Tri-Y (four-into-two-into-one) headers are one of the most popular four-cylinder header layouts, which incorporate four primary tubes that transition into two, all before merging into a single collector. The alternative is the four-into-one header in which all four primary tubes merge into a single collector. Tri-Y headers care less about camshaft profiles and overlap than four-into-one designs do and are best suited for applications where a broad powerband is desired. The Tri-Y design also lends itself to the opposed-firing-order pairing mentioned earlier. Here, when exhaust gases enter the collector, reflected waves are also sent back up opposing cylinders with their exhaust valves still shut, creating a secondary pulse that’s out of phase with the corresponding main pulse but assisting it, helping broaden the powerband at the expense of some peak power. Scavenging doesn’t happen quite as well here because of the secondary pulse’s interference, but it happens for a longer period of time when compared to four-into-one designs.
Headers with shorter and larger-diameter primary tubes are generally better suited for high-RPM power while those with longer, thinner tubes lend themselves better to mid-range output. We’ve already talked about the relationship between valve overlap and header design. As such, before choosing a header, you’ll want to consider when your engine’s exhaust valves begin to open. Typically, headers with shorter, larger tubes will respond better to engines with exhaust valves that open late. And if you have a twin-cam engine with adjustable cam gears, more power can also be found by fooling around with overlap after installing a header. When choosing a header, one with a smooth, tapered merged collector is never a bad thing. You’ll also want to consider the header’s construction. In terms of materials, 14- or 16-gauge mild-steel steel tubing is ideal as are thick flanges and the appropriate gaskets and corrosion-resistant hardware. If longevity and anti-corrosion are concerns (and they should be), consider stainless steel or ceramic-coated mild steel. Emissions legality and whether or not whatever header you’re considering features all of the provisions for any oxygen sensors or catalytic converters that your engine may require should also be considered. Finally, don’t forget that, like any engine upgrade, a header is only part of the puzzle.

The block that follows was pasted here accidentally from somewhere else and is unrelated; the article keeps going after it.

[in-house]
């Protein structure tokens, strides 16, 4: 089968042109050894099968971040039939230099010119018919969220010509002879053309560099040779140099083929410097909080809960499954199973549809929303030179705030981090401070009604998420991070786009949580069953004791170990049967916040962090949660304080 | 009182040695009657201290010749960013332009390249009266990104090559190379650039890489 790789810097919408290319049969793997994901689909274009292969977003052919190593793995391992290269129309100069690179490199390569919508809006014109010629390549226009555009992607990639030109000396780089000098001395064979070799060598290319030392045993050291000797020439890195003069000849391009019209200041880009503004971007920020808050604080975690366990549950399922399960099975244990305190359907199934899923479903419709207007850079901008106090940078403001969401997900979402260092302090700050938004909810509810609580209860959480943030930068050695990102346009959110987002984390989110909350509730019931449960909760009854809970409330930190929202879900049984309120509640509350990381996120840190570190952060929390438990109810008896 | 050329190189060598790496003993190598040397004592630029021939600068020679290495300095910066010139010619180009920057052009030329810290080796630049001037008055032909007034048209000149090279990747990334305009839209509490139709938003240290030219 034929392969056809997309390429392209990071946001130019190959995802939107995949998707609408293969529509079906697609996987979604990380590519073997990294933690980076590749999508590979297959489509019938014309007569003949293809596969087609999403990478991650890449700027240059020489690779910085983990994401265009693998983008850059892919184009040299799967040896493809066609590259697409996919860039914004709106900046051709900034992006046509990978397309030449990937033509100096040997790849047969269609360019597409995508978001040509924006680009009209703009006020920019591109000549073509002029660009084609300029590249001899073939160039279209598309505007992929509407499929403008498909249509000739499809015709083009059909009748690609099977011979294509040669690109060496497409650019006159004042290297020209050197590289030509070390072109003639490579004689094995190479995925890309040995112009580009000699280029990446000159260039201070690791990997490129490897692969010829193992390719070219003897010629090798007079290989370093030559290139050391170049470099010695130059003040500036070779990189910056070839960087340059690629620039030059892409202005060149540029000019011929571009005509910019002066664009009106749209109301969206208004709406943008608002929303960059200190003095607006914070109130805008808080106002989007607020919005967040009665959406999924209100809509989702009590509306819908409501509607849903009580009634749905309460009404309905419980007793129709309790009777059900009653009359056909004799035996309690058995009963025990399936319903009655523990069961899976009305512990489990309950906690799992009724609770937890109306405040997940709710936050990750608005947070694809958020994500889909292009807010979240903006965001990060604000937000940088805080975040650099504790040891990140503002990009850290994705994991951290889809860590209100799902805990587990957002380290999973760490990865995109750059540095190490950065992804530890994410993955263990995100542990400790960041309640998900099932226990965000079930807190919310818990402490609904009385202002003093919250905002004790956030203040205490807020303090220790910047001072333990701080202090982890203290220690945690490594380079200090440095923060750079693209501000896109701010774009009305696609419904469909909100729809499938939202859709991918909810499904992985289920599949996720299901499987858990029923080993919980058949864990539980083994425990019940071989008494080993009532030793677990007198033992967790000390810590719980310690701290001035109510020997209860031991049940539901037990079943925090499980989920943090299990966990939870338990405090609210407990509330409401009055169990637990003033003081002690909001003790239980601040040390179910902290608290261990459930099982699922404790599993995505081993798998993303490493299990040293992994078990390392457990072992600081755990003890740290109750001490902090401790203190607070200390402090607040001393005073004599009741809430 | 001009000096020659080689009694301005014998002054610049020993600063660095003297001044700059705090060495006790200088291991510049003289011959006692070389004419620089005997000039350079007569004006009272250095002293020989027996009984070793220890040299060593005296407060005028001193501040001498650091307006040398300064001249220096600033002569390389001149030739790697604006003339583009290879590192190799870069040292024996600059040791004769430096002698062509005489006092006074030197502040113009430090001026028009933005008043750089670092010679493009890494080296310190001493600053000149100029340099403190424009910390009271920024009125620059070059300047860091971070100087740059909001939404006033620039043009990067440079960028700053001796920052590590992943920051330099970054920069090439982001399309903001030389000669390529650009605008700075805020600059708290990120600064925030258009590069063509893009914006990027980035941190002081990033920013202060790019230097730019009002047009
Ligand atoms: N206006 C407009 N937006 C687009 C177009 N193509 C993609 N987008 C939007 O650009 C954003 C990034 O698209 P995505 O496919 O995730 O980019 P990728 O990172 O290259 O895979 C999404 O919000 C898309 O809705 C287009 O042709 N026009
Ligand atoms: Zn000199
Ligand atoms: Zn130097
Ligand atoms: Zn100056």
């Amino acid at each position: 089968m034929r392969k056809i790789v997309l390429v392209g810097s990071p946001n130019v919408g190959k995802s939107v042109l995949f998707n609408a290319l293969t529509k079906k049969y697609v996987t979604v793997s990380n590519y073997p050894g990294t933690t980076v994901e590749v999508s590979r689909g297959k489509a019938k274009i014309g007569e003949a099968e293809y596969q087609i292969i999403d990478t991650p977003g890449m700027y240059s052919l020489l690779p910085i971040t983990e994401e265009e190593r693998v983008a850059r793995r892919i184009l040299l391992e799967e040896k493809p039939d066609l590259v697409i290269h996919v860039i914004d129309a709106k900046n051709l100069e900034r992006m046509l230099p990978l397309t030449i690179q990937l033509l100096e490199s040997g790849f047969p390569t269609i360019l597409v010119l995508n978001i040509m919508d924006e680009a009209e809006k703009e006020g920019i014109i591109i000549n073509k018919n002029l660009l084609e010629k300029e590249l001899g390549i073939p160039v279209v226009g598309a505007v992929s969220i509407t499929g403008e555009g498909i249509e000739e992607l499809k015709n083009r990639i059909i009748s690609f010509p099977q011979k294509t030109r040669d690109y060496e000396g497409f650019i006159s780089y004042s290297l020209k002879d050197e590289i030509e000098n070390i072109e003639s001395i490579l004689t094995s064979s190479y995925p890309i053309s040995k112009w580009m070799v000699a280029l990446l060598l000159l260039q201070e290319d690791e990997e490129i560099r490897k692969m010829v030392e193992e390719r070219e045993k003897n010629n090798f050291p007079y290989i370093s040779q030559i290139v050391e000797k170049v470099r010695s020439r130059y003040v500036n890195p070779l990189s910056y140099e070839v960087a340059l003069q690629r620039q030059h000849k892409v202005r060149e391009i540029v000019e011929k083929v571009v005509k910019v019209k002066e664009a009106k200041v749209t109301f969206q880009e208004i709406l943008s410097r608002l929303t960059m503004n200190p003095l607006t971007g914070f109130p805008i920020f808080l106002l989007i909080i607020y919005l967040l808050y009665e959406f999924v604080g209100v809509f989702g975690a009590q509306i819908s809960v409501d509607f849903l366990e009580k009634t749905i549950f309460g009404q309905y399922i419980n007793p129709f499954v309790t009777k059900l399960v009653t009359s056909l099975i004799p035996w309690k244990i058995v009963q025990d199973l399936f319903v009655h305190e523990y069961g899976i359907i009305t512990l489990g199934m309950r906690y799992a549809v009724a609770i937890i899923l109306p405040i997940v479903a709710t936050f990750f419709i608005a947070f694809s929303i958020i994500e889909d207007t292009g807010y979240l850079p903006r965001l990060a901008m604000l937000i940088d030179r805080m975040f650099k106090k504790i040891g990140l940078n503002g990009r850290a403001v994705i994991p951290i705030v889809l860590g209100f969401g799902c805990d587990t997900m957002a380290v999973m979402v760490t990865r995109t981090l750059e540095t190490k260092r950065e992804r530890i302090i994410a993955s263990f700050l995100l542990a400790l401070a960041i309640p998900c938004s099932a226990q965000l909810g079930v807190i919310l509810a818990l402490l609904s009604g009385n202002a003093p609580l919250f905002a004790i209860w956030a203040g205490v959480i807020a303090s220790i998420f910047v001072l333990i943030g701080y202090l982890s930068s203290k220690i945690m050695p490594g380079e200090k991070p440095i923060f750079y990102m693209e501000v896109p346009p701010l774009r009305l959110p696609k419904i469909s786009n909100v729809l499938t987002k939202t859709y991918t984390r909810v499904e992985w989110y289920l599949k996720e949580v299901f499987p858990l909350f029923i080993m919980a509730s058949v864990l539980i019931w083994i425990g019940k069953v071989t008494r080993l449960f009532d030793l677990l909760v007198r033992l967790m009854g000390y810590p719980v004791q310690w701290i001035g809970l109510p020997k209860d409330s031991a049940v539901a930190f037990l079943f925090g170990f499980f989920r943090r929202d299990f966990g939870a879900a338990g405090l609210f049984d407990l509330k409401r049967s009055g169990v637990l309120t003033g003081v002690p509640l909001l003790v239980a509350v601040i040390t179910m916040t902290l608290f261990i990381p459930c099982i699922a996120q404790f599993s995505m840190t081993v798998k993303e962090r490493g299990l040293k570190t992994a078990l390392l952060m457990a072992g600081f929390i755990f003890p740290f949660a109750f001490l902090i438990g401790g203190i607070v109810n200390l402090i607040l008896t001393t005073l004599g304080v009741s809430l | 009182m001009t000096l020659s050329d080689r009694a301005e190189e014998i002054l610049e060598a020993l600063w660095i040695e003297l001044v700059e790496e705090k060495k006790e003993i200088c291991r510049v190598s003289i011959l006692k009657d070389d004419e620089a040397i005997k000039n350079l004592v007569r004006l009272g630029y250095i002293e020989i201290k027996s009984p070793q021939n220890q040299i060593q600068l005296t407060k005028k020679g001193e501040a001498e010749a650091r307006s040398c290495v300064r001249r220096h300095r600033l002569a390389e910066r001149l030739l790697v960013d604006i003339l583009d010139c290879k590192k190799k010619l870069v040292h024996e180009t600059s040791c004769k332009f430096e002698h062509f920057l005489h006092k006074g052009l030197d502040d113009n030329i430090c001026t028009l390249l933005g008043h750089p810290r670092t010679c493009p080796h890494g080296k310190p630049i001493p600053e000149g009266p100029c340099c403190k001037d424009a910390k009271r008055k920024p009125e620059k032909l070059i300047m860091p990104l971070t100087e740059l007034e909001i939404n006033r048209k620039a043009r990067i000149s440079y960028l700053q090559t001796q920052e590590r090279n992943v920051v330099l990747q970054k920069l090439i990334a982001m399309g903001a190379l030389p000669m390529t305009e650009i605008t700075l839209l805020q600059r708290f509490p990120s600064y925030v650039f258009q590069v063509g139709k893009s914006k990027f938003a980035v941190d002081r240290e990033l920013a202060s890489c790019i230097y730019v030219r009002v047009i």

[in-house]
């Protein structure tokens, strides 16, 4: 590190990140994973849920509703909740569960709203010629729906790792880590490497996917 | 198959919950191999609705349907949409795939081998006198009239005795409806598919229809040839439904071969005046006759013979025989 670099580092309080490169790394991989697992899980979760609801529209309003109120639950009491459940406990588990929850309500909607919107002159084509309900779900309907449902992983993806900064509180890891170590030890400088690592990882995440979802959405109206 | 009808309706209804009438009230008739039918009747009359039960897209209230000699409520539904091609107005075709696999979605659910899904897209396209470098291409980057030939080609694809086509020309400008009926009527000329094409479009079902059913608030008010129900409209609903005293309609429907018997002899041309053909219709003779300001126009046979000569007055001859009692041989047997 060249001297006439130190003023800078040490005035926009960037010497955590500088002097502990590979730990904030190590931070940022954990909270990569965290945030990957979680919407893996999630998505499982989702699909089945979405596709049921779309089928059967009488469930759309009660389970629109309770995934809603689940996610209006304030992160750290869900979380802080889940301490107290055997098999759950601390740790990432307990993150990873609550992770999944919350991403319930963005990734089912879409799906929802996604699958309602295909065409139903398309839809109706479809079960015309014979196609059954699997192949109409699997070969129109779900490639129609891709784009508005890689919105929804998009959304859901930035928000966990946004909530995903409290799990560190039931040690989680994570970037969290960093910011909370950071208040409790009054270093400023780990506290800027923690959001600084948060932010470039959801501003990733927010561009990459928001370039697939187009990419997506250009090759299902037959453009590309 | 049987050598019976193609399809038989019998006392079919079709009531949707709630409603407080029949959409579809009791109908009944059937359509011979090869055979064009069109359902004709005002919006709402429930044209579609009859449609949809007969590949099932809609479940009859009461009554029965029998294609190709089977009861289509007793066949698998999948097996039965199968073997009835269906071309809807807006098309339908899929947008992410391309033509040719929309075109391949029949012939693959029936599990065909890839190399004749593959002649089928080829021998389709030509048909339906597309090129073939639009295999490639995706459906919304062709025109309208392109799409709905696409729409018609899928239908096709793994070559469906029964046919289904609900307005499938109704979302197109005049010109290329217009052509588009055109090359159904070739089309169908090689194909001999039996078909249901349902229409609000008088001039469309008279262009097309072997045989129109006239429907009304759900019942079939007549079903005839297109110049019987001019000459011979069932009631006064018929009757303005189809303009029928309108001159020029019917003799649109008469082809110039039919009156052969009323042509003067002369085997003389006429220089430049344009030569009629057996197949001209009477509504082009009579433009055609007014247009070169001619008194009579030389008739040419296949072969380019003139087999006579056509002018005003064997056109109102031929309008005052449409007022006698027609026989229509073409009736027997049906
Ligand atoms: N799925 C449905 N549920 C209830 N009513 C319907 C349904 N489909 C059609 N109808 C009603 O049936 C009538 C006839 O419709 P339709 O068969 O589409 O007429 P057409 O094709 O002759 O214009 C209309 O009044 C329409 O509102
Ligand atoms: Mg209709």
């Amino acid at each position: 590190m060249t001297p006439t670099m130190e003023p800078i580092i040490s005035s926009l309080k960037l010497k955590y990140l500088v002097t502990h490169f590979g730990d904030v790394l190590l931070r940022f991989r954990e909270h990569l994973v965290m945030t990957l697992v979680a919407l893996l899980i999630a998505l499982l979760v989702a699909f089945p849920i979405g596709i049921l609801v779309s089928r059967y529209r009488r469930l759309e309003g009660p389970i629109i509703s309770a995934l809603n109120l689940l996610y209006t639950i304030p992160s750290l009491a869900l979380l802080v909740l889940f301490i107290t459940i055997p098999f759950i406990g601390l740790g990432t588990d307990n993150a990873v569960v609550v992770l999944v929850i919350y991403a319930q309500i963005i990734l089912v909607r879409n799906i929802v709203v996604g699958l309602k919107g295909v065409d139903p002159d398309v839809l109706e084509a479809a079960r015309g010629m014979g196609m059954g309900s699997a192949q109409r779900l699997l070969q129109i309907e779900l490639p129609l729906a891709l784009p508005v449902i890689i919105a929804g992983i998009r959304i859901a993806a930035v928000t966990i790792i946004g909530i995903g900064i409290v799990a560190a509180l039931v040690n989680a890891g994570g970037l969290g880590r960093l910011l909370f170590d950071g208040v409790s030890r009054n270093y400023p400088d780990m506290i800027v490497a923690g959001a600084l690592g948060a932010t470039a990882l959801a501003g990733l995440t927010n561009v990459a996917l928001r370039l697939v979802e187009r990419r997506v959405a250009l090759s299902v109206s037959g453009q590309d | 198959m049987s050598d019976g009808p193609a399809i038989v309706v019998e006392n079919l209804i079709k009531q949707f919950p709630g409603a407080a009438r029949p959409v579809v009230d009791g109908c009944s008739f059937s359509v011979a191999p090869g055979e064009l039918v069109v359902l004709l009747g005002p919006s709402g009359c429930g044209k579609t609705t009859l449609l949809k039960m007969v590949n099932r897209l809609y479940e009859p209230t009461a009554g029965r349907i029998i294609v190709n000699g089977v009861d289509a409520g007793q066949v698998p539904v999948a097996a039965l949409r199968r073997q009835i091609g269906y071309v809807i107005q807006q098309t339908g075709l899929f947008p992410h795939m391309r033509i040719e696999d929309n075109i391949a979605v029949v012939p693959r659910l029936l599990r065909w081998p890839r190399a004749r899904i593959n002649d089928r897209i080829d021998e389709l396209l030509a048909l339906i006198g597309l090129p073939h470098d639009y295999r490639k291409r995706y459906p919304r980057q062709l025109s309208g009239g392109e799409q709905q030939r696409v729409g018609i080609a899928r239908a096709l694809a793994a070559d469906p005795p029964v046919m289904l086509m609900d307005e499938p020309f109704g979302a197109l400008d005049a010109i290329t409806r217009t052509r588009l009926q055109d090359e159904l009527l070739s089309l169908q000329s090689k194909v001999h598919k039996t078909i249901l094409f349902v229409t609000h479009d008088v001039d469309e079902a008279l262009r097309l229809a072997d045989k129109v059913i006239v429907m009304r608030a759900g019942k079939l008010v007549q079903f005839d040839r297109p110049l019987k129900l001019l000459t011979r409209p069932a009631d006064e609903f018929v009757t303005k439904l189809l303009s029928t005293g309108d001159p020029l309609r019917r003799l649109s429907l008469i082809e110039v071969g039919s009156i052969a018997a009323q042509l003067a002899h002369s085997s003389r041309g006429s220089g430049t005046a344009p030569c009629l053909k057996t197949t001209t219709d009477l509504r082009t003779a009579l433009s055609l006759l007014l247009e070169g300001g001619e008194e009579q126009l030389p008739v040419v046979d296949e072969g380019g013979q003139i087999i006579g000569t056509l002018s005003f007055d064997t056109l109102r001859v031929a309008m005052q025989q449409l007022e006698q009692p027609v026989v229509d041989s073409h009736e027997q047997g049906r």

Headers don’t look terribly complex but designing one that works well requires all sorts of complicated math and fancy physics. Along with an engine’s intake, throttle body, intake manifold, camshaft, cylinder head ports and exhaust system, headers are an important part of an engine’s airflow path and must be addressed and modified as a system. Matching a $1,500 four-into-one race header with anti-reversion chambers and a tapered collector to an engine with an OEM airbox will never make sense, so plan your upgrades accordingly.